Last week, 5-km asteroid Florence paid Earth a visit—and, using the advanced features of Unistellar’s eVscope, we were able to observe it from a location just outside of San Francisco. This, our first attempt to image an asteroid using the eVscope’s Autonomous Field Detection (ADF) feature, was a huge success, as you can see in the image, which captures what we saw in the telescope’s eyepiece after just three minutes of observing.
Asteroid Florence is one of the largest near-earth asteroids (NEAs) yet identified. Shortly after its discovery in 1981 by my colleague Bobby Bus, astronomers realized that this was a very interesting object, roughly 4.4-km across, and with a highly reflective rocky surface.
This large asteroid passed by the Earth-Moon system on September 1. At its closest approach it was 4.4 million miles from Earth, so it presented no danger. But ephemeris predicted a visible magnitude of roughly 8, which is quite bright for an NEA.
Right after finishing an evening eVscope demo at the California Academy of Sciences, my student Clement Chalumeau and I raced over the Golden Gate Bridge to find a fog-free spot to image Florence. We parked close to Mount Tamalpais and set up our equipment near the road. We knew this left us at the mercy of car headlights; what we did not know was that this also put us in the path of smoke from a nearby a bushfire. And we were dealing with a waxing gibbous moon—clearly, not a great site for enjoying the stars, but we were there.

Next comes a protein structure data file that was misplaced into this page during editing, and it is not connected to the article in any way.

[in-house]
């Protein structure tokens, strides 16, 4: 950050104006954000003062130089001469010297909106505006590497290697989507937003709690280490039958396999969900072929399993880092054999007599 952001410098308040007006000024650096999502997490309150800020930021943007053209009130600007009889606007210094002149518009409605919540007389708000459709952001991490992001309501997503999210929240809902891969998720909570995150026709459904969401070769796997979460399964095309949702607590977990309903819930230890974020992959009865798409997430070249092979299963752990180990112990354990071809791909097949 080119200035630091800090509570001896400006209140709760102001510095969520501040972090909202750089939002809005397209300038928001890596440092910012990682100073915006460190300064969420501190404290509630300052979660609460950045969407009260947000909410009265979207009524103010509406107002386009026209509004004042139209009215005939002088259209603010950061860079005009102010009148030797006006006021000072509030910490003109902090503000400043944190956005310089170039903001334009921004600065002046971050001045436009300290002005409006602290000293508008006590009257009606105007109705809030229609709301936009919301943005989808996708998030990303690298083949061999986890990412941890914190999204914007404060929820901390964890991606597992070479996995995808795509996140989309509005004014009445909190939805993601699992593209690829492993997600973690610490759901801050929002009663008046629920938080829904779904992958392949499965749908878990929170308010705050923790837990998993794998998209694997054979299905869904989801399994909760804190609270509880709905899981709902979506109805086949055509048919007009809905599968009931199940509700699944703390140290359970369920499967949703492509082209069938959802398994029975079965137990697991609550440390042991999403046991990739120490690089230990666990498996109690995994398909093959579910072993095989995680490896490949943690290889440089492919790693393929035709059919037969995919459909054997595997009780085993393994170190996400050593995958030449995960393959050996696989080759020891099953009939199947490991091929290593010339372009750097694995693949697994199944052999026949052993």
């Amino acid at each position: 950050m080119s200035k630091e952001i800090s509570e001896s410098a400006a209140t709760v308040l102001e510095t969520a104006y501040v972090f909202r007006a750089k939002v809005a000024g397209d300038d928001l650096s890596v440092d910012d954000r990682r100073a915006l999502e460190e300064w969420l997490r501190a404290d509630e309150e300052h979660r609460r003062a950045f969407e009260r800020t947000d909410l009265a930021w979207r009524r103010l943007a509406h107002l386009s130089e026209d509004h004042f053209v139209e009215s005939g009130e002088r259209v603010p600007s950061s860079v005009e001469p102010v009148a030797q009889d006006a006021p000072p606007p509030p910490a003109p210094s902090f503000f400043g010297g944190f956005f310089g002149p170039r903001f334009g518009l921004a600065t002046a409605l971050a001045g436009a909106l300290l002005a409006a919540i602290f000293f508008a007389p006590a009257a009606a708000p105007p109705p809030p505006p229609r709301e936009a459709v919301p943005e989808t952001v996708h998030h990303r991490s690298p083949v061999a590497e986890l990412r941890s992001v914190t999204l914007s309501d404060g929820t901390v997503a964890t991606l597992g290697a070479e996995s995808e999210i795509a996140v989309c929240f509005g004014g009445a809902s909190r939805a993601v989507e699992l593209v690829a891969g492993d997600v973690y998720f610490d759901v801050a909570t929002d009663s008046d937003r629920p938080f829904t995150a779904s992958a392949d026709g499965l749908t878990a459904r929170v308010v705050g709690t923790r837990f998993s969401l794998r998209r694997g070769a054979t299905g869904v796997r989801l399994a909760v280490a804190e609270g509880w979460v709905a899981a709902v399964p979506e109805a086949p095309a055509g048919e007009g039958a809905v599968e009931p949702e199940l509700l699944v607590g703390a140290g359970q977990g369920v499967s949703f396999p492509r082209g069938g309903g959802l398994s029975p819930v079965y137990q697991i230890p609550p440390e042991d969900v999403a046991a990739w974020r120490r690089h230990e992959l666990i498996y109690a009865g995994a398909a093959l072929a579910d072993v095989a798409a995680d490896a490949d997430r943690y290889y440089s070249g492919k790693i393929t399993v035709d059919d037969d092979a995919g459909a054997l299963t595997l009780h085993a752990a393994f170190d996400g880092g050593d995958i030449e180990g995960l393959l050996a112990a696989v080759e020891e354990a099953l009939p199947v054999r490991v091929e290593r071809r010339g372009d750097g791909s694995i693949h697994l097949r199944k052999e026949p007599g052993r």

At 10:50 p.m., we pointed the eVscope in the general direction of constellation Delphinus, using a map provided by amateur astronomer Tony Dunn. For the first time, we activated AFD and, using instructions given in the eyepiece that are based on real-time coordinates of the asteroid and recognition of visible stars, we made our way toward the projected position of the asteroid. Five minutes later, at 10:55 p.m., we started collecting data using the eVscope’s Enhanced Vision capability. And a few seconds after that, I saw a tiny streak of light in the eyepiece and realized we had pinpointed Florence. Success!
We found Florence easily because it’s moving with respect to stars that remain point sources thanks to the tracking of the eVscope and because the asteroid is close to us and moving at a relative speed of ~25 arcmin by hour, after just twenty minutes of observing the dot of light became a line that covered half of the field of view. This left us with no doubt that we had found the fast NEA.
This was not the first time the eVscope prototype has observed an asteroid. On April 19, asteroid 2014 JO25 was at its closest approach to Earth (which still left it five times farther than the moon). At 11 p.m., our team in Marseille, France, observed the 650m-diameter asteroid crossing Canes Venatici with a magnitude of 10.7. They did this even though AFD was not yet fully implemented in the prototype.
In the future, images of asteroids recorded by owners of Unistellar telescopes will be stored in a SETI Institute database, where they will be available for use by amateur astronomers and scientists. Our goal is to give both experts and laypeople the ability to extract valuable information about asteroids, including their orbit, approximate size, and spin period.
This is crucial because early characterization will help us determine if an asteroid might threaten life on Earth—and give us time to prevent a catastrophe by launching a mission to divert it. This is not just a dream: the Unistellar team attended the Planetary Defense conference in Tokyo, Japan in May 2017 to present our project and meet other scientists involved in this research.
Our dream here is as simple as it is crucial: give eVscope users the ability to observe the night sky as never before—while they contribute to science and to the defense of our planet and every living thing on it.